Pen Lupo is sick and tired of hiding who she is. On the outside, Pen is popular, quiet, and deferential to her boyfriend. On the inside, however, Pen is honest, opinionated--and not sure that she's quite like other girls. Do they have urges like she does?
When fate intervenes, Pen and Benedict end up at the same vacation resort for winter break. Despite their differences, the two are drawn together. But is there such a thing as happily ever after for this unlikely pair?
Dani’s a tomboy, totally useless when it comes to romance. But this summer she and her best friend have a foolproof plan to change all that. Both of their families will be hosting summer league baseball players—a whole league of potential boyfriends!
“A poetic love letter to the complexities of teenage identity, and the frustrations of growing up in a place where everything fits in a box—except you.”—David Arnold, New York Times bestselling author of Kids of Appetite
"Courtney Stevens firmly reasserts herself as a master storyteller of young adult fiction; crafting stories bursting with humor, heart, and the deepest sort of empathy."—Jeff Zentner, 2017 Morris Award Winner for The Serpent King
"Courtney Stevens carries us into the best kind of mess: deep friendships, small town Southern gossip, unexpected garage art, and unfolding romantic identity."—Jaye Robin Brown, author of Georgia Peaches and Other Forbidden Fruit
As the tomboy daughter of the town’s preacher, Billie McCaffrey has always struggled with fitting the mold of what everyone says she should be. She’d rather wear sweats, build furniture, and get into trouble with her solid group of friends: Woods, Mash, Davey, Fifty, and Janie Lee.
But when Janie Lee confesses to Billie that she’s in love with Woods, Billie’s filled with a nagging sadness as she realizes that she is also in love with Woods…and maybe with Janie Lee, too.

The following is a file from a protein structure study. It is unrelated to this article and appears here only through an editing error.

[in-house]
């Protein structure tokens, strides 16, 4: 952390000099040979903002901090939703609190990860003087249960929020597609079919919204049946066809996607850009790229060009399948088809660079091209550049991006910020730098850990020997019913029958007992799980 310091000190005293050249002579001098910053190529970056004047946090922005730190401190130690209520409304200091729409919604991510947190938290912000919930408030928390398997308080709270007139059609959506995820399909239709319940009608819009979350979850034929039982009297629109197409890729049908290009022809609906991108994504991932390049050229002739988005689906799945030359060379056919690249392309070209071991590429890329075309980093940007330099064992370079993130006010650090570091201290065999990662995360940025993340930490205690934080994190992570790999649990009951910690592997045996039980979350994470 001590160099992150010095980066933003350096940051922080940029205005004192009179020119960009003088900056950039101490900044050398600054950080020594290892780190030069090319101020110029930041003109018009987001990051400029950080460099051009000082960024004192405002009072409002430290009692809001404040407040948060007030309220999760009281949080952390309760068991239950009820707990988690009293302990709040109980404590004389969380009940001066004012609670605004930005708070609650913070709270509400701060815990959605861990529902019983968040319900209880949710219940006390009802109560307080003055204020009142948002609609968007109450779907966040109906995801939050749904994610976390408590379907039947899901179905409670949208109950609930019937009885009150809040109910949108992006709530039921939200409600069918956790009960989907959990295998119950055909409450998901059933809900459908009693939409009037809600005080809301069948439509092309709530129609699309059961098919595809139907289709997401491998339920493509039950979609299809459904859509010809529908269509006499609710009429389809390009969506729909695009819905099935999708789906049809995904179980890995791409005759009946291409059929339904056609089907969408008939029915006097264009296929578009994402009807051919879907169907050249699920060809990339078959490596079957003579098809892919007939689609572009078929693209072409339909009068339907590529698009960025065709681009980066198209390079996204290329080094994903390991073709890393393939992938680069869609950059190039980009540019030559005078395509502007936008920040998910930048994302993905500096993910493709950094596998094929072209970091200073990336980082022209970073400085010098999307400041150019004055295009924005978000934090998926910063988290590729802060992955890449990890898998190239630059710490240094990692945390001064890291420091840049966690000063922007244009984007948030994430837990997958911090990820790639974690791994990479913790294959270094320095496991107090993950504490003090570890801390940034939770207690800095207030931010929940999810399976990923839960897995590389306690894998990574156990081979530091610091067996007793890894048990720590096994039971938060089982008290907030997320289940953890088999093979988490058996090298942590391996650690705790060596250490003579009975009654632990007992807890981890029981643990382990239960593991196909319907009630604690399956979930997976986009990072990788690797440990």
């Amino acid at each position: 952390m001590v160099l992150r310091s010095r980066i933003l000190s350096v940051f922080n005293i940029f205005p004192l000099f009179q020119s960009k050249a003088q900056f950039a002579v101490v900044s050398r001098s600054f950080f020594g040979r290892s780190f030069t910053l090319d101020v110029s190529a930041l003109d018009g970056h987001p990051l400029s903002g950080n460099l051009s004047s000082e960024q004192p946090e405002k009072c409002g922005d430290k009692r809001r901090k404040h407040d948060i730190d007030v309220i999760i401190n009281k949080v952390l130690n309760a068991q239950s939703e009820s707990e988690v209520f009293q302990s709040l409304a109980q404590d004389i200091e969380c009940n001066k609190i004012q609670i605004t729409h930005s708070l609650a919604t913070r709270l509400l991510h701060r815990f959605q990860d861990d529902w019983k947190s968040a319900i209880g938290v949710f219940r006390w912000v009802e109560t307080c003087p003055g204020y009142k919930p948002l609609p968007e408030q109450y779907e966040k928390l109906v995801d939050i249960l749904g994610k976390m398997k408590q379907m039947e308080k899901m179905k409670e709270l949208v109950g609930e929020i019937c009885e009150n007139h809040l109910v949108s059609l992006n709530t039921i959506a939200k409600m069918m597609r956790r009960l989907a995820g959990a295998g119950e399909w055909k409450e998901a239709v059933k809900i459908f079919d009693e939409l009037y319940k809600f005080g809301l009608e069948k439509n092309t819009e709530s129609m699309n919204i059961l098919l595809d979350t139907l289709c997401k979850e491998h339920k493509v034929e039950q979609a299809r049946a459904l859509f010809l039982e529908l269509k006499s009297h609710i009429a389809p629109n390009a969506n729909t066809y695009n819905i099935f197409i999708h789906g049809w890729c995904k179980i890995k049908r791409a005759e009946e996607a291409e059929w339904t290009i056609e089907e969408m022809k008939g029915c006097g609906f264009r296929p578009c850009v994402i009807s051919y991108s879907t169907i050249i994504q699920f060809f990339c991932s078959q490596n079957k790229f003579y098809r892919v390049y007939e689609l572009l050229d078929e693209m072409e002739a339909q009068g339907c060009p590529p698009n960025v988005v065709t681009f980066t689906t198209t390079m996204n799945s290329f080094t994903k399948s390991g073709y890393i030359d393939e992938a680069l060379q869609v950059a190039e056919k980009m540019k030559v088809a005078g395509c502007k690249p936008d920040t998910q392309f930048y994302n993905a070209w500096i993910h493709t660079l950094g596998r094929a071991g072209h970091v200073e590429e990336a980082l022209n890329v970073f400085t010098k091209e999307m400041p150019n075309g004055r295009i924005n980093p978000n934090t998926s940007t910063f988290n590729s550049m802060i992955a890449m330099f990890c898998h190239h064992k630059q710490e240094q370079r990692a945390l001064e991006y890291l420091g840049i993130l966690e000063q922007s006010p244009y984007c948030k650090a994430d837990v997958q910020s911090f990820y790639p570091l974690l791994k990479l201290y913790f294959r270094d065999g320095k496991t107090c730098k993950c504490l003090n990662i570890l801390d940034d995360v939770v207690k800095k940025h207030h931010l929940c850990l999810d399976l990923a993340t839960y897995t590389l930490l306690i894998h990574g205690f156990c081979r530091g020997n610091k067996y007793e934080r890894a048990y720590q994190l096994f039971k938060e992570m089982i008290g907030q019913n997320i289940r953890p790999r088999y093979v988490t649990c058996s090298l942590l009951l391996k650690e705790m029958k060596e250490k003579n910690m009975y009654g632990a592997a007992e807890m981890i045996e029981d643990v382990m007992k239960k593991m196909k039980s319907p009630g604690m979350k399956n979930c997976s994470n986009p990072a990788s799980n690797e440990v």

Always considered “one of the guys,” Billie doesn’t want anyone slapping a label on her sexuality before she can understand it herself. So she keeps her conflicting feelings to herself, for fear of ruining the group dynamic.
Except it’s not just about keeping the peace, it’s about understanding love on her terms—this thing that has always been defined as a boy and a girl falling in love and living happily ever after. For Billie—a box-defying dynamo—it’s not that simple.
Readers will be drawn to Billie as she comes to terms with the gray areas of love, gender, and friendship, in this John Hughes-esque exploration of sexual fluidity.
April won't let Jonah go without a fight. He's her boyfriend-her best friend. She'll do anything to keep him safe. But as Jonah slips into a dark depression, trying to escape the traumatic past that haunts him, April is torn. To protect Jonah, she risks losing everything: family, friends, an opportunity to attend a prestigious music school. How much must she sacrifice? And will her voice be loud enough to drown out the dissenters-and the ones in his head?
Hayley wishes she could love living in Santa Monica, blocks from the beach, where every day—and everybody—is beautiful and sunny. But she just doesn't fit in with all the blond, superskinny Southern California girls who have their plastic surgeons on speed dial. Hayley is smart and witty and has such a pretty . . . face. Translation: Don't even think about putting on a bikini, much less dating superhot Drew Wyler. A bikini will never be flattering, and Drew will never think of her as more than a friend.
Just when Hayley feels doomed to live her life in the fat lane, her parents decide to send her to Italy for the summer—not for school, not for fat camp, just for fun. It's there, under the Italian sun, that Hayley's vision of herself starts to change. She's curvy, not fat. Pizza isn't evil. And life is so much more than one-size-fits-all. Who knows? Once Hayley sees herself in a new light, maybe the girl with the pretty face will finally find true amore.
Told in Carolina and Trevor's alternating voices, this is an up-close-and-personal story of two teenagers falling in love for the first time, and discovering it might not last forever.
Everyone assumes that Art is gay. They take one look at his nice clothes and his pretty face and think: well, obviously.
But there’s more to Zee and Art than anyone realizes. What develops is a powerful connection between two people who are beautiful in all the ways they've been told are strange. As they explore their own complex relationships to gender, sexuality, and identity, they fall for the complexities they find in each other. With his trademark frankness, B. T. Gottfred delves inside both characters' heads in this story about love and living authentically.